Introduction by Gordon Geeko
Mr. Mix is a regular commentator on Zero Hedge, the financial news and analysis site with a distinctly libertarian edge. Bitcoin-related articles which run there frequently divide commentators into those who distrust Bitcoin’s virtual, even “imaginary” nature, and those who admire its relative independence from central bank / state control. A single non-polarising exception was found in the response to Paul Krugman’s latest set of arguments against Bitcoin, in which it was widely agreed that nothing could possibly be worse than Paul Krugman.
Unlike many who seemed motivated more by ideology than the facts, Mr. Mix decided to conduct his own research before choosing his side of the “discussion.” In fact, it could be better called an argument, as the ZH comment section is known as Fight Club for good reason.
As a businessman who conducts international trade in machine parts, Mr. Mix approached Bitcoin in a serious-minded way. First seeking the advice of experts, he then tackled the initial hurdle of acquiring Bitcoin before testing out the Bitcoin market for precious metals. He covers all these aspect in detail in a series of articles, republished from his personal blog with his kind permission. In later installments, Mr. Mix delves into some of the mathematic and cryptographic aspects of Bitcoin.
Apart from being a good tutorial and an interesting read for their own sake, I believe that Bitcoin merchants, service providers – really anyone seeking to expand the economy – will benefit from this series of articles by Mr. Mix. They provide a great example of the questions, concerns and tests with which new entrants approach the Bitcoin economy.
Fun With Bitcoin For Beginners by Robert Mix
(first published on Tuesday the 12th of November, 2013)
Let me start with this:
(You do not have to send me any money, but feel free if you would like. I would encourage anyone so inclined to send me a really small but unusual amount, say 0.00173 Bitcoin for example and email me the information if you would like, particularly if you would like to mentioned (or not) here at my blog)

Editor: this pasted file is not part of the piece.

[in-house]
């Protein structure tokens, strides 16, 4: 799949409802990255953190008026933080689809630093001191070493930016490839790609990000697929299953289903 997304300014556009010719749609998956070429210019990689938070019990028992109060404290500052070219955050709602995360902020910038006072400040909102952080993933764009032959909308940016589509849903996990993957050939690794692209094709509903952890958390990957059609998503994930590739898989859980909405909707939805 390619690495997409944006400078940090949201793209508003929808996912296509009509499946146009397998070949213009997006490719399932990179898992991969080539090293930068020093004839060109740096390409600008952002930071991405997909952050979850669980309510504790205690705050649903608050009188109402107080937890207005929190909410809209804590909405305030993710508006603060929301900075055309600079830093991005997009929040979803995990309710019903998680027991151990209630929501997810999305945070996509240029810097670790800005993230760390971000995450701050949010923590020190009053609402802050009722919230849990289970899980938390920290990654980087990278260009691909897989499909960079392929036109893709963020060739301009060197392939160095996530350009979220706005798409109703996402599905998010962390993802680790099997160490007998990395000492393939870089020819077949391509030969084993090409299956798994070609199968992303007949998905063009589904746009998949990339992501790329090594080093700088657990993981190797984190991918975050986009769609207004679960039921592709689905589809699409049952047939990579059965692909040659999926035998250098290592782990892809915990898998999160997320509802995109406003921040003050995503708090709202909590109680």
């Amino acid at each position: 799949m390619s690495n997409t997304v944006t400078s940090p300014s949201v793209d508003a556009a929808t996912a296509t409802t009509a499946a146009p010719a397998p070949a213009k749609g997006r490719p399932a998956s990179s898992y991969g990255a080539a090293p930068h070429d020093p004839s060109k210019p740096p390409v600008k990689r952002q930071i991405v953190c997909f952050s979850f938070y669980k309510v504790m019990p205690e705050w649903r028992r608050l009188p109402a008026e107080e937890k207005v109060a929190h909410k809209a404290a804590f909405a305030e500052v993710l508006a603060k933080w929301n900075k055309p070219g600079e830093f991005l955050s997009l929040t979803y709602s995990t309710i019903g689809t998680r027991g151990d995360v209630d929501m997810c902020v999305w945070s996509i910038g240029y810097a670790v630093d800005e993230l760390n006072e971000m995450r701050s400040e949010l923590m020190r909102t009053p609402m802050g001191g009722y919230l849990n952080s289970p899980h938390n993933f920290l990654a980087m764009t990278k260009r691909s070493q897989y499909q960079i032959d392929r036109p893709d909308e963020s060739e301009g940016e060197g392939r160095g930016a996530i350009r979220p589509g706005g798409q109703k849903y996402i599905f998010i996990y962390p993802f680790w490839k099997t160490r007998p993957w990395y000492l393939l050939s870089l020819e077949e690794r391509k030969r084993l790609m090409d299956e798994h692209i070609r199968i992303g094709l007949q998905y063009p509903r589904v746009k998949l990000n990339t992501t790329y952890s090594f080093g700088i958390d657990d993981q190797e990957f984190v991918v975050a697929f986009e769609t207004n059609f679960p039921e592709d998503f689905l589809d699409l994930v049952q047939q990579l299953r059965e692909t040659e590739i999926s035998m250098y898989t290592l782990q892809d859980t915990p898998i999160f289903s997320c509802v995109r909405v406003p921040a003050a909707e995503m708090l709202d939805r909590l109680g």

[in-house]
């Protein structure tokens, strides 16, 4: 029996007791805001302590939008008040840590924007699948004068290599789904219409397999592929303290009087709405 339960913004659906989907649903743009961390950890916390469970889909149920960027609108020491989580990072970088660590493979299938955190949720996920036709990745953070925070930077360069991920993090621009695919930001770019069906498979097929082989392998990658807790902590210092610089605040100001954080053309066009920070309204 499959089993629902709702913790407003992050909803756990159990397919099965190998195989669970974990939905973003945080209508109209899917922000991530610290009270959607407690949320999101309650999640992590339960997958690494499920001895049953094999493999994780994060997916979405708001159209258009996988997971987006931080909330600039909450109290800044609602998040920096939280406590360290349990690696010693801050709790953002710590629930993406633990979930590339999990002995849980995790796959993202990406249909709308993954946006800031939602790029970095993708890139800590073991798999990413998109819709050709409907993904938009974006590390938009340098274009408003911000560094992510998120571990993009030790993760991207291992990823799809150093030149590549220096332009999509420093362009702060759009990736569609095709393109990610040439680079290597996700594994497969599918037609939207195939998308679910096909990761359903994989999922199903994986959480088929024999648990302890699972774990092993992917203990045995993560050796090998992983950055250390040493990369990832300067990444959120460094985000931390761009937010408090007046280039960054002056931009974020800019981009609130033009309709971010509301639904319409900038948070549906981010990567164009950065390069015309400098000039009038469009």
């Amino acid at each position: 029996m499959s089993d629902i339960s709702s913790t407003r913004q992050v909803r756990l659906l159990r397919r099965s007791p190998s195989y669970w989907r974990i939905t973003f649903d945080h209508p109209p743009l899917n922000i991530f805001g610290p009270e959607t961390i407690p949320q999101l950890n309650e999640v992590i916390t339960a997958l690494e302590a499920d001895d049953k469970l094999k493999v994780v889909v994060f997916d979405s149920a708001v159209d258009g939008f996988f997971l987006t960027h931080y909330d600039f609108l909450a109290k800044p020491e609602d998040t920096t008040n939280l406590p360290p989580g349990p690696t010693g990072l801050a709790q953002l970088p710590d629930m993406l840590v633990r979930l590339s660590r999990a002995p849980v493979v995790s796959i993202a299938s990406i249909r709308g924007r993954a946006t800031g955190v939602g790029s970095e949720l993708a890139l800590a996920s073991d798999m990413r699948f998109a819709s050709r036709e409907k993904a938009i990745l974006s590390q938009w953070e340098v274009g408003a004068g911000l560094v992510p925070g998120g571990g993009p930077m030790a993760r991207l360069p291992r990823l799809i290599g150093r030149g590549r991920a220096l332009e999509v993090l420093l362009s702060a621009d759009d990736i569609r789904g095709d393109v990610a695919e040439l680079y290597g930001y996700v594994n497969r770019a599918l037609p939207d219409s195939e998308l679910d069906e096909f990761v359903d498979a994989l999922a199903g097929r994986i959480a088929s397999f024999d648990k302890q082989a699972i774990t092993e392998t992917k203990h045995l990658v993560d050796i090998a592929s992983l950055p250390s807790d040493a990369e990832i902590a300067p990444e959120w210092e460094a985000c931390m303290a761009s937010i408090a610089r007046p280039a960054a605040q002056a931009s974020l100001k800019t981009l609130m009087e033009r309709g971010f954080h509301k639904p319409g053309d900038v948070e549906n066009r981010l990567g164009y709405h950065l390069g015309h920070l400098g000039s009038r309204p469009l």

That is a genuine Bitcoin wallet, in which you can send me a rough equivalent of money. At least if you know how. And in this article I hope to tell all of you just enough to get started on the Bitcoin Trail.
What is Bitcoin?
It’s a complicated topic, but Bitcoins (“BTC” for short) are a type of digital encrypted currency, this is one part of what deep-thinkers call “money”, BTC does serve as a “Medium of Exchange” (one of the three roles of money). Germany in August 2013 (in the wikipedia article referenced below) declared BTC to also be a “Unit of Account” (the second attribute of “money”). No one has yet said that BTC would be the their role of “money (“Store of Value”, gold is probably the best Store of Value there is). BTC’s price is extremely volatile, in the past year or two the price per Bitcoin has varied from around $5.00 each to about $365 (now). So, buying or holding should be viewed as speculative, unless you are doing immediate transactions (buying or selling stuff, donating, etc.) or experimenting with the system (like I am).
Bitcoin is “safe” in one important sense: it is essentially impossible to decrypt (and so, steal) them. But, BTC are NOT completely anonymous, in the screenshot further below, BTC creation is tracked by country, this is “sort of” public knowledge.
What is Bitcoin Worth?
Here’s a place where you can see how much a Bitcoin is worth, along with some other monetary instruments:
I donated 0.01 BTC to this site, although I was unable to put in a screenshot below. In case YOU want to donate (as I did, hah!), here is their BTC wallet:
You should go check the site yourselves, I could not get a useful screenshot, but the site shows several handy (for many of my readers anyway) quotations ($-value of BTC, as well as the four US-traded precious metals (Au, Ag, Pt, Pd), crude oil (W Texas Intermediate) and the US 10-Year Bond Yield. It also shows the price of gold and silver in BTC.